9X20 Lathe, replacing the plastic 80T gear with a Grizzly metal one (p4000119A).

MetalPlane

Registered
Registered
Joined
Jan 14, 2021
Messages
13
Just ordered the Metal 80T gear from Grizzly to replace the 80T Plastic gear on my JET 9X20 Lathe. Are there any reviews by others that have tried the same?

Concerned that I will remove a layer of safety by replacing the sacrificial Plastic gear.
 

Bi11Hudson

Artificer00
H-M Supporter Gold Member
Joined
Feb 13, 2017
Messages
1,012
I use a G-1550 lathe, an older version of the 9X20s. The plastic gear got set aside when I built a reversing mechanism for the lead screw. To maintain the "weak link" in a gear train is important in that if something jams up, a piece of plastic will "give" before something metal. I do generally light machining with the 1550, often on synthetics such as plastic. For the most part, jamming something is not likely. I also use a 12X36 Craftsman (Atlas), which has no provision for a sacrifical link.

As a general overview, if the plastic gear is intact, leave it. If it's damaged, replace it with plastic. It's there for a reason. You must make the final call based on what you do. The plastic gear can possibly save some more costly part of the machine. If you are making a change to the train, such as mine, there may be no other option. Just do it. If the appropriate plastic gear had been available when I built the reversing toggle, I would have used it. Call it a "judgement" call.

.
 

markba633csi

Registered
Registered
Joined
Apr 30, 2015
Messages
5,936
My observation is that instead of being a sacrificial part, and doing it's thing maybe once every 3-5 years, it's just a part that wears out too fast.
But then, I don't expect the lathe to protect itself from my clumsiness.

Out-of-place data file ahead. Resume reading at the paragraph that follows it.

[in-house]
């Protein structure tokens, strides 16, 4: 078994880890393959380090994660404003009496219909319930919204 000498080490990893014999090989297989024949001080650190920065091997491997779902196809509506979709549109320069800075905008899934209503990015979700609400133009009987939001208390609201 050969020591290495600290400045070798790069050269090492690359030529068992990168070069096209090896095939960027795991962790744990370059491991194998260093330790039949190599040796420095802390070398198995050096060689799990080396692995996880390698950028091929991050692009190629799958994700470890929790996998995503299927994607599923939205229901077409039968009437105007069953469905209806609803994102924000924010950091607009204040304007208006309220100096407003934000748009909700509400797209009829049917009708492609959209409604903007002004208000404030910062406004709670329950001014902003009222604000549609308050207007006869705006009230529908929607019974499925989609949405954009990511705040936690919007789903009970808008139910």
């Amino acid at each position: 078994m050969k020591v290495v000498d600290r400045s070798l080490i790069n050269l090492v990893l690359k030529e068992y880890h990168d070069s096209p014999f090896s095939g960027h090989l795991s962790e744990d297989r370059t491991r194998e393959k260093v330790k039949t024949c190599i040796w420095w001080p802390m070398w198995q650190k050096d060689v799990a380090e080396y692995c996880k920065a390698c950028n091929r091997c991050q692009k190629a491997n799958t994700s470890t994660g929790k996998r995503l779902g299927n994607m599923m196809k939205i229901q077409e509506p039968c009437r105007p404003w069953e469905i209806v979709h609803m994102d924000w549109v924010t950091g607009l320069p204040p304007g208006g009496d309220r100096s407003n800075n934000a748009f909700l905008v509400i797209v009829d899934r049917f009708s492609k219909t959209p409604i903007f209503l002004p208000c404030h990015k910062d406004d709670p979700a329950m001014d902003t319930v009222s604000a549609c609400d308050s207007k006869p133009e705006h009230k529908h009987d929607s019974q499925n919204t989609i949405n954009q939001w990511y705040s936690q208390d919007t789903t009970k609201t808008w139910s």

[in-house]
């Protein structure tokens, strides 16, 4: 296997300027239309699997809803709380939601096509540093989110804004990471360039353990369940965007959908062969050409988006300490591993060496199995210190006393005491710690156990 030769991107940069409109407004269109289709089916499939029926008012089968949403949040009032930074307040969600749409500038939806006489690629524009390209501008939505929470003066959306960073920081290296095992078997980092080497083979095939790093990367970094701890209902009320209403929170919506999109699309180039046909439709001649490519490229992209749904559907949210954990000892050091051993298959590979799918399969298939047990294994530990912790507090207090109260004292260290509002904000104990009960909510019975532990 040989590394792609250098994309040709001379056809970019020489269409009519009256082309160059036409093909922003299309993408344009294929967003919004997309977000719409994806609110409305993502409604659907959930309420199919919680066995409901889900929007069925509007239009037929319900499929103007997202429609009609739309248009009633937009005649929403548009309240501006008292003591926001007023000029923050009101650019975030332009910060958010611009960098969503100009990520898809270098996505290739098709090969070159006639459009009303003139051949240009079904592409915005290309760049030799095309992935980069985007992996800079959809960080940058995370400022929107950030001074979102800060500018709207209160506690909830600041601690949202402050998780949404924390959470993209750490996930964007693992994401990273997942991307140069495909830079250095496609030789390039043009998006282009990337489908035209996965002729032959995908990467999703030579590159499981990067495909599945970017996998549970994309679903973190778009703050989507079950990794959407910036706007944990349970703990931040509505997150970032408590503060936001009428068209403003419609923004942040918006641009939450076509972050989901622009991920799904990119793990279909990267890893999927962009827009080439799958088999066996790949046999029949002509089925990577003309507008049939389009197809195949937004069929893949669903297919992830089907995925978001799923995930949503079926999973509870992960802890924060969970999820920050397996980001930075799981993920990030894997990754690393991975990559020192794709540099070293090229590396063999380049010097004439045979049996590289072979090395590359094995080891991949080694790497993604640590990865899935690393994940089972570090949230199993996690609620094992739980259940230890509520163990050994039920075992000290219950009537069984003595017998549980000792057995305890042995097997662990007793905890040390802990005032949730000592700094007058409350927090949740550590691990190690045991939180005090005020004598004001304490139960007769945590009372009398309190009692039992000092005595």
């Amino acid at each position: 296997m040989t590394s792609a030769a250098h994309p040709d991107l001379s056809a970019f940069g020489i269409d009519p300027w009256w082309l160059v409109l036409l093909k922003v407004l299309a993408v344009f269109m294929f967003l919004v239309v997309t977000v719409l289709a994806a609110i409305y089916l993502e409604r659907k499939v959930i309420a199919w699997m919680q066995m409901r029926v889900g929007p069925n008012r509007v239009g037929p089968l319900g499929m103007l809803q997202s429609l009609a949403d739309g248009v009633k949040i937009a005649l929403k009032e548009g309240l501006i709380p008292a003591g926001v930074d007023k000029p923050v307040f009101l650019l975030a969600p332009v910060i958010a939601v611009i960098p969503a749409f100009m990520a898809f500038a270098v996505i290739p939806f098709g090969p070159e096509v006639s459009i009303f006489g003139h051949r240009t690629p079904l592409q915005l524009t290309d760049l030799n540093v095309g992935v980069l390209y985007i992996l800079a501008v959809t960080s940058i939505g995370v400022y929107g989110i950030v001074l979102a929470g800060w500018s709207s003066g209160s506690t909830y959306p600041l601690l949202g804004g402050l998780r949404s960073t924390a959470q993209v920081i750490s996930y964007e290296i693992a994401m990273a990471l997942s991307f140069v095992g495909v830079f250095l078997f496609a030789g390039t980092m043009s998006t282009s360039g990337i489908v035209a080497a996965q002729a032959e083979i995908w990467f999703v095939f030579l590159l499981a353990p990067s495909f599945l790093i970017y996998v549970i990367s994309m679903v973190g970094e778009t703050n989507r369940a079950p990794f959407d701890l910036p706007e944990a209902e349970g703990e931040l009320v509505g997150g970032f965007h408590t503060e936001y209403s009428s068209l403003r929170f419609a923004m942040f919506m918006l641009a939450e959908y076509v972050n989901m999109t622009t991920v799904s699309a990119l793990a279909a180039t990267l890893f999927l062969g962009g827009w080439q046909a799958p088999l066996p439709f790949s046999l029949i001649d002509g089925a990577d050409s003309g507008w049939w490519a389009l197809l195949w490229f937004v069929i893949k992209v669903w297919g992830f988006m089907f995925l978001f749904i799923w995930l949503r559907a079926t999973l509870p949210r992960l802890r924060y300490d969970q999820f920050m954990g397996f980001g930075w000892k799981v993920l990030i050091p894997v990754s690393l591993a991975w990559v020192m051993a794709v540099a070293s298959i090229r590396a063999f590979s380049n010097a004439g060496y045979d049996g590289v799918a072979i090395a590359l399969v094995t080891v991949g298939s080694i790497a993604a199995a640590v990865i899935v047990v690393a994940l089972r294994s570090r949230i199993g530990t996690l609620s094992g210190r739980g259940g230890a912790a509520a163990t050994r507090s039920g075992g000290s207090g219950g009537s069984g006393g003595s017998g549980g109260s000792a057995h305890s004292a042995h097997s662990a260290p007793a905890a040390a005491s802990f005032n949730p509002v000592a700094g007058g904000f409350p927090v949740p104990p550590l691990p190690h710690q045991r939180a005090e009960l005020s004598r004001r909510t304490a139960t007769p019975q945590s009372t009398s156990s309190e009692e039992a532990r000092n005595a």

-Mark
 

MetalPlane

Registered
Registered
Joined
Jan 14, 2021
Messages
13
I use a G-1550 lathe, an older version of the 9X20s. The plastic gear got set aside when I built a reversing mechanism for the lead screw. To maintain the "weak link" in a gear train is important in that if something jams up, a piece of plastic will "give" before something metal. I do generally light machining with the 1550, often on synthetics such as plastic. For the most part, jamming something is not likely. I also use a 12X36 Craftsman (Atlas), which has no provision for a sacrifical link.

As a general overview, if the plastic gear is intact, leave it. If it's damaged, replace it with plastic. It's there for a reason. You must make the final call based on what you do. The plastic gear can possibly save some more costly part of the machine. If you are making a change to the train, such as mine, there may be no other option. Just do it. If the appropriate plastic gear had been available when I built the reversing toggle, I would have used it. Call it a "judgement" call.

.
Thanks for the sound advice. I may still go with the metal. I'm just a hobby machinist. I am considering replacing some of the metal woodruff keys with plastic ones I will make. Cheaper, and I can make them myself. I'm on my third plastic gear after facing a square plate. the tool post slipped and destroyed the gear. Grizzley changed to a metal gear for a reason. Figure its just a "Pot Metal" replacement or aluminum.

I'll post the results.
 

markba633csi

Registered
Registered
Joined
Apr 30, 2015
Messages
5,936
Watch it there- "pot metal" is fightin' words around here to an Atlas lathe owner. Their zinc metal alloy is called zamak and is actually quite a strong, long wearing material which helped to reduce the price of those lathes considerably so that more folks could afford them. In fact, the large number of zamak parts and gears that were produced is one of the reasons those lathes are still around today, and still popular